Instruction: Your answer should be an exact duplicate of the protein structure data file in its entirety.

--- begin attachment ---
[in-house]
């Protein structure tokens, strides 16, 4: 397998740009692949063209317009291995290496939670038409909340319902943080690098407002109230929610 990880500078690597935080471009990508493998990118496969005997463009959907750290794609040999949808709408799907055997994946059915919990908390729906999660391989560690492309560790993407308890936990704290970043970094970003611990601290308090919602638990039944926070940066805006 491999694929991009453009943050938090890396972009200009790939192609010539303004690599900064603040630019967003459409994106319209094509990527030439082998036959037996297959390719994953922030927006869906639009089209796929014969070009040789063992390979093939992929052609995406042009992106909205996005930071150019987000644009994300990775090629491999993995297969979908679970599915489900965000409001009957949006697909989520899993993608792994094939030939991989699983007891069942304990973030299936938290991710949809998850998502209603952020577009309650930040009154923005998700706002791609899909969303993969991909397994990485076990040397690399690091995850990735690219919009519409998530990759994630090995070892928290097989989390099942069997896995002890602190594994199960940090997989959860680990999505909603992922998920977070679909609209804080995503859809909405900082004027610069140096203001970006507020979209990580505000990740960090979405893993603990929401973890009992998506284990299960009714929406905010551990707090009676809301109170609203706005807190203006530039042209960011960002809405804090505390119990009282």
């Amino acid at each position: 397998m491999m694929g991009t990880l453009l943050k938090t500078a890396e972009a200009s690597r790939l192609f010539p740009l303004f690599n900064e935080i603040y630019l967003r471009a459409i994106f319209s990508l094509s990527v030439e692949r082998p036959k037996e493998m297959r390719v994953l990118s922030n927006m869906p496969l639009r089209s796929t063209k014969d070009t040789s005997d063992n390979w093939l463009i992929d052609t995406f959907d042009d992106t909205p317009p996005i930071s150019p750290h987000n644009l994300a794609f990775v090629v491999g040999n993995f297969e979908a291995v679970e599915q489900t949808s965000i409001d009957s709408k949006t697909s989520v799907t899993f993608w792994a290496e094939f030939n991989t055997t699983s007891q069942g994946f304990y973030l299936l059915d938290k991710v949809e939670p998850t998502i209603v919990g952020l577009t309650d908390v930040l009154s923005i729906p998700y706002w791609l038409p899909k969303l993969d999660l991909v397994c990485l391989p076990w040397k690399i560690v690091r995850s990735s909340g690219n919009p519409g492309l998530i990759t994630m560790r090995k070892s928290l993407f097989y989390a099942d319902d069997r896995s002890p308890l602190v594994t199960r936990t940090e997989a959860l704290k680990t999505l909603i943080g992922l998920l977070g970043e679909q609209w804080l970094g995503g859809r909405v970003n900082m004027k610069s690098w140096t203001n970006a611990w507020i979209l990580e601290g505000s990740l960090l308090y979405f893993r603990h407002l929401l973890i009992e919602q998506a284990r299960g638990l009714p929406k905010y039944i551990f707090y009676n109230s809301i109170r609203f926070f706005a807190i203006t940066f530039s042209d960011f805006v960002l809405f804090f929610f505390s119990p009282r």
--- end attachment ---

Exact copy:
[in-house]
């Protein structure tokens, strides 16, 4: 397998740009692949063209317009291995290496939670038409909340319902943080690098407002109230929610 990880500078690597935080471009990508493998990118496969005997463009959907750290794609040999949808709408799907055997994946059915919990908390729906999660391989560690492309560790993407308890936990704290970043970094970003611990601290308090919602638990039944926070940066805006 491999694929991009453009943050938090890396972009200009790939192609010539303004690599900064603040630019967003459409994106319209094509990527030439082998036959037996297959390719994953922030927006869906639009089209796929014969070009040789063992390979093939992929052609995406042009992106909205996005930071150019987000644009994300990775090629491999993995297969979908679970599915489900965000409001009957949006697909989520899993993608792994094939030939991989699983007891069942304990973030299936938290991710949809998850998502209603952020577009309650930040009154923005998700706002791609899909969303993969991909397994990485076990040397690399690091995850990735690219919009519409998530990759994630090995070892928290097989989390099942069997896995002890602190594994199960940090997989959860680990999505909603992922998920977070679909609209804080995503859809909405900082004027610069140096203001970006507020979209990580505000990740960090979405893993603990929401973890009992998506284990299960009714929406905010551990707090009676809301109170609203706005807190203006530039042209960011960002809405804090505390119990009282």
């Amino acid at each position: 397998m491999m694929g991009t990880l453009l943050k938090t500078a890396e972009a200009s690597r790939l192609f010539p740009l303004f690599n900064e935080i603040y630019l967003r471009a459409i994106f319209s990508l094509s990527v030439e692949r082998p036959k037996e493998m297959r390719v994953l990118s922030n927006m869906p496969l639009r089209s796929t063209k014969d070009t040789s005997d063992n390979w093939l463009i992929d052609t995406f959907d042009d992106t909205p317009p996005i930071s150019p750290h987000n644009l994300a794609f990775v090629v491999g040999n993995f297969e979908a291995v679970e599915q489900t949808s965000i409001d009957s709408k949006t697909s989520v799907t899993f993608w792994a290496e094939f030939n991989t055997t699983s007891q069942g994946f304990y973030l299936l059915d938290k991710v949809e939670p998850t998502i209603v919990g952020l577009t309650d908390v930040l009154s923005i729906p998700y706002w791609l038409p899909k969303l993969d999660l991909v397994c990485l391989p076990w040397k690399i560690v690091r995850s990735s909340g690219n919009p519409g492309l998530i990759t994630m560790r090995k070892s928290l993407f097989y989390a099942d319902d069997r896995s002890p308890l602190v594994t199960r936990t940090e997989a959860l704290k680990t999505l909603i943080g992922l998920l977070g970043e679909q609209w804080l970094g995503g859809r909405v970003n900082m004027k610069s690098w140096t203001n970006a611990w507020i979209l990580e601290g505000s990740l960090l308090y979405f893993r603990h407002l929401l973890i009992e919602q998506a284990r299960g638990l009714p929406k905010y039944i551990f707090y009676n109230s809301i109170r609203f926070f706005a807190i203006t940066f530039s042209d960011f805006v960002l809405f804090f929610f505390s119990p009282r």